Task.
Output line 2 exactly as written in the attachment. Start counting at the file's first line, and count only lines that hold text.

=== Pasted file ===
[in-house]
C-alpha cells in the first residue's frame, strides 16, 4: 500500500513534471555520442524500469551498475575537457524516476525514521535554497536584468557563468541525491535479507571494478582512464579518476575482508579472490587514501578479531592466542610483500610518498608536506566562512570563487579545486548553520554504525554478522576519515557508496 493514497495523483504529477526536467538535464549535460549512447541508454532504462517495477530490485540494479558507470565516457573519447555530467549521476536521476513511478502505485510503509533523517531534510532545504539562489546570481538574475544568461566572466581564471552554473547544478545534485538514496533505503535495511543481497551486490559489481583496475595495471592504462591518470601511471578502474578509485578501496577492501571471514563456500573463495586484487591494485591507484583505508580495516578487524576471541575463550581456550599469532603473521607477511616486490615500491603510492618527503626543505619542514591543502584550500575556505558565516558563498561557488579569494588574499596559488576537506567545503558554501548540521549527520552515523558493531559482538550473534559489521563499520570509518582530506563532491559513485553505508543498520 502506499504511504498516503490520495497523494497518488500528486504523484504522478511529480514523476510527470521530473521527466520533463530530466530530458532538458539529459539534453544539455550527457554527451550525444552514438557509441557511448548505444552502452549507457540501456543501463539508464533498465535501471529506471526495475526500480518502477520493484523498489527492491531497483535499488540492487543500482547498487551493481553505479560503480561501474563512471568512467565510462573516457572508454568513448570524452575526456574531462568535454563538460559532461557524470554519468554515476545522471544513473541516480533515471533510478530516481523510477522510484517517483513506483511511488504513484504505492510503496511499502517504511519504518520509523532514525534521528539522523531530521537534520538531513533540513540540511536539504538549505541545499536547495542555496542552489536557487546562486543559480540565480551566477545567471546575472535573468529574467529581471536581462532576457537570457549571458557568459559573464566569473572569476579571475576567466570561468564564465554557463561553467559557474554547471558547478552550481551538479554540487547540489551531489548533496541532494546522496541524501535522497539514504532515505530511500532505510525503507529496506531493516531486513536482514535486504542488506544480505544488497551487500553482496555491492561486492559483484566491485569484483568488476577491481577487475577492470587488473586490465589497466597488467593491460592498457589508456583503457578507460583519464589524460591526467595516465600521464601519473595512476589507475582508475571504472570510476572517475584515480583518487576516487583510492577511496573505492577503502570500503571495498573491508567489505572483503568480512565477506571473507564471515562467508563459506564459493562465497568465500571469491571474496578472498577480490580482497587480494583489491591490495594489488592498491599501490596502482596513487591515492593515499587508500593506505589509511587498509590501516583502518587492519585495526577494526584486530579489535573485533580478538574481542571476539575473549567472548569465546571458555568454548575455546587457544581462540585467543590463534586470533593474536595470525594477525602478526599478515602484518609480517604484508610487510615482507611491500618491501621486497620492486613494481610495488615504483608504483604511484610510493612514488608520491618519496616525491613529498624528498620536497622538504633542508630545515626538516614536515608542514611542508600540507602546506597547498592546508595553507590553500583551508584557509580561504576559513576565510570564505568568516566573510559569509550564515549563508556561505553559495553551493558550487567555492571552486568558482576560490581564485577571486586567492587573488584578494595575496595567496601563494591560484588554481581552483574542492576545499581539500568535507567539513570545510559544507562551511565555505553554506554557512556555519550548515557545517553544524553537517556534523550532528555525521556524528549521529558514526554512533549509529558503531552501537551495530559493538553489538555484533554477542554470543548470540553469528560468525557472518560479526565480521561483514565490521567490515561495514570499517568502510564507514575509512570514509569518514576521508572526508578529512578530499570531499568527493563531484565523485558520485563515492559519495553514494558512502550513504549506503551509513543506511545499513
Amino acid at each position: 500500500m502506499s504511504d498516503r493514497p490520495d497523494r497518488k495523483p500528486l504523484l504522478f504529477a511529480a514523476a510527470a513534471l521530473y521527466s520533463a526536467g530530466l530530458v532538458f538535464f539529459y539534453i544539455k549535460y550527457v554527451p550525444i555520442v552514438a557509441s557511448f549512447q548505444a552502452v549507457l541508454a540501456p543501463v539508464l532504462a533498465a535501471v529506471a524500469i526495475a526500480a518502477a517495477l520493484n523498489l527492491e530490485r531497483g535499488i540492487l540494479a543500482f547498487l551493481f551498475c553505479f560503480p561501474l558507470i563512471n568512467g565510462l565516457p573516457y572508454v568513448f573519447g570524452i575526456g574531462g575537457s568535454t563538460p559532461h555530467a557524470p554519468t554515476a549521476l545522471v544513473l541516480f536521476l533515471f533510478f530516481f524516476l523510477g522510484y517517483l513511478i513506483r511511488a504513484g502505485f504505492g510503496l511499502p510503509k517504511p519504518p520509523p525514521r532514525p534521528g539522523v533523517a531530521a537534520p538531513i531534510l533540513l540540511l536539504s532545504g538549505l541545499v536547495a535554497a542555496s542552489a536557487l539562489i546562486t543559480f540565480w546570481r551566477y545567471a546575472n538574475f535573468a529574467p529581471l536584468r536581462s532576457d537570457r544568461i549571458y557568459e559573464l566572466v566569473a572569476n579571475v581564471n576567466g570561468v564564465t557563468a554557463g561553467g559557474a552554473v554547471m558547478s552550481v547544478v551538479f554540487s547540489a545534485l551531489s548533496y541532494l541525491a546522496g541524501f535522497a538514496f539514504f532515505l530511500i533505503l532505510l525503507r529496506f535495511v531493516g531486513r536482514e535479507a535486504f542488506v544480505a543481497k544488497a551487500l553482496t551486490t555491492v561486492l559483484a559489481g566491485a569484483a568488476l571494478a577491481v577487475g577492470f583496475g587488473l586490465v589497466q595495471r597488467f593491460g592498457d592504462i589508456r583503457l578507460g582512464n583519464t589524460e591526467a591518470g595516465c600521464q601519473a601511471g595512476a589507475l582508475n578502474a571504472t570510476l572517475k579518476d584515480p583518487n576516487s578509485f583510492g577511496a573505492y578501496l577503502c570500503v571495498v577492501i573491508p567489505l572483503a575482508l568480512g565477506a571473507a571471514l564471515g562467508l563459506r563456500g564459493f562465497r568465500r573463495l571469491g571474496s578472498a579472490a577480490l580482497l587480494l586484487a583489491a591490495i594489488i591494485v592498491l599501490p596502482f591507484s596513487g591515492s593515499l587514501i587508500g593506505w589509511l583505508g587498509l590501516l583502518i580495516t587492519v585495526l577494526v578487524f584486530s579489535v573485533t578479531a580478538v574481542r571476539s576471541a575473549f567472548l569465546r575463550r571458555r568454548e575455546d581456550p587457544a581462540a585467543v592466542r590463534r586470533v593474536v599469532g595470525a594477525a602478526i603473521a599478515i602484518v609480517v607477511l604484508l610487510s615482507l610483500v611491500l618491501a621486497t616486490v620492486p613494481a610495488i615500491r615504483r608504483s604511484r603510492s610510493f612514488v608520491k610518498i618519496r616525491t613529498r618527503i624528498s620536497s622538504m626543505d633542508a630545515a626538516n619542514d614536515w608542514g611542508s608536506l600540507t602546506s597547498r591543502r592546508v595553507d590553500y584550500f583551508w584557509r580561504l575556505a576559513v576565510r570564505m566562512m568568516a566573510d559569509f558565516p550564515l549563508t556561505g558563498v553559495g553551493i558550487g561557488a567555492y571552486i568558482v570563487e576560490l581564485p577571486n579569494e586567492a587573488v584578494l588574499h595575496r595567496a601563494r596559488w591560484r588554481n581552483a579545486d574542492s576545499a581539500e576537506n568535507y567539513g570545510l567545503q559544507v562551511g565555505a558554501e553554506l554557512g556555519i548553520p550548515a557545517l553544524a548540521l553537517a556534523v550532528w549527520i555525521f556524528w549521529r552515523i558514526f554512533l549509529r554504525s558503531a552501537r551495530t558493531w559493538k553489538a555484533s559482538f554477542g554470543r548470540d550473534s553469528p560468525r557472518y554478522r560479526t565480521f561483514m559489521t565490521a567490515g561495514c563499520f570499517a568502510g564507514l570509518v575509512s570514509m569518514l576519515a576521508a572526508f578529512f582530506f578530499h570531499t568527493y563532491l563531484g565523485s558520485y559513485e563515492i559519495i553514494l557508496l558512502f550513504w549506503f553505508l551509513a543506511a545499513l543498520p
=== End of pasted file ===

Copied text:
C-alpha cells in the first residue's frame, strides 16, 4: 500500500513534471555520442524500469551498475575537457524516476525514521535554497536584468557563468541525491535479507571494478582512464579518476575482508579472490587514501578479531592466542610483500610518498608536506566562512570563487579545486548553520554504525554478522576519515557508496 493514497495523483504529477526536467538535464549535460549512447541508454532504462517495477530490485540494479558507470565516457573519447555530467549521476536521476513511478502505485510503509533523517531534510532545504539562489546570481538574475544568461566572466581564471552554473547544478545534485538514496533505503535495511543481497551486490559489481583496475595495471592504462591518470601511471578502474578509485578501496577492501571471514563456500573463495586484487591494485591507484583505508580495516578487524576471541575463550581456550599469532603473521607477511616486490615500491603510492618527503626543505619542514591543502584550500575556505558565516558563498561557488579569494588574499596559488576537506567545503558554501548540521549527520552515523558493531559482538550473534559489521563499520570509518582530506563532491559513485553505508543498520 502506499504511504498516503490520495497523494497518488500528486504523484504522478511529480514523476510527470521530473521527466520533463530530466530530458532538458539529459539534453544539455550527457554527451550525444552514438557509441557511448548505444552502452549507457540501456543501463539508464533498465535501471529506471526495475526500480518502477520493484523498489527492491531497483535499488540492487543500482547498487551493481553505479560503480561501474563512471568512467565510462573516457572508454568513448570524452575526456574531462568535454563538460559532461557524470554519468554515476545522471544513473541516480533515471533510478530516481523510477522510484517517483513506483511511488504513484504505492510503496511499502517504511519504518520509523532514525534521528539522523531530521537534520538531513533540513540540511536539504538549505541545499536547495542555496542552489536557487546562486543559480540565480551566477545567471546575472535573468529574467529581471536581462532576457537570457549571458557568459559573464566569473572569476579571475576567466570561468564564465554557463561553467559557474554547471558547478552550481551538479554540487547540489551531489548533496541532494546522496541524501535522497539514504532515505530511500532505510525503507529496506531493516531486513536482514535486504542488506544480505544488497551487500553482496555491492561486492559483484566491485569484483568488476577491481577487475577492470587488473586490465589497466597488467593491460592498457589508456583503457578507460583519464589524460591526467595516465600521464601519473595512476589507475582508475571504472570510476572517475584515480583518487576516487583510492577511496573505492577503502570500503571495498573491508567489505572483503568480512565477506571473507564471515562467508563459506564459493562465497568465500571469491571474496578472498577480490580482497587480494583489491591490495594489488592498491599501490596502482596513487591515492593515499587508500593506505589509511587498509590501516583502518587492519585495526577494526584486530579489535573485533580478538574481542571476539575473549567472548569465546571458555568454548575455546587457544581462540585467543590463534586470533593474536595470525594477525602478526599478515602484518609480517604484508610487510615482507611491500618491501621486497620492486613494481610495488615504483608504483604511484610510493612514488608520491618519496616525491613529498624528498620536497622538504633542508630545515626538516614536515608542514611542508600540507602546506597547498592546508595553507590553500583551508584557509580561504576559513576565510570564505568568516566573510559569509550564515549563508556561505553559495553551493558550487567555492571552486568558482576560490581564485577571486586567492587573488584578494595575496595567496601563494591560484588554481581552483574542492576545499581539500568535507567539513570545510559544507562551511565555505553554506554557512556555519550548515557545517553544524553537517556534523550532528555525521556524528549521529558514526554512533549509529558503531552501537551495530559493538553489538555484533554477542554470543548470540553469528560468525557472518560479526565480521561483514565490521567490515561495514570499517568502510564507514575509512570514509569518514576521508572526508578529512578530499570531499568527493563531484565523485558520485563515492559519495553514494558512502550513504549506503551509513543506511545499513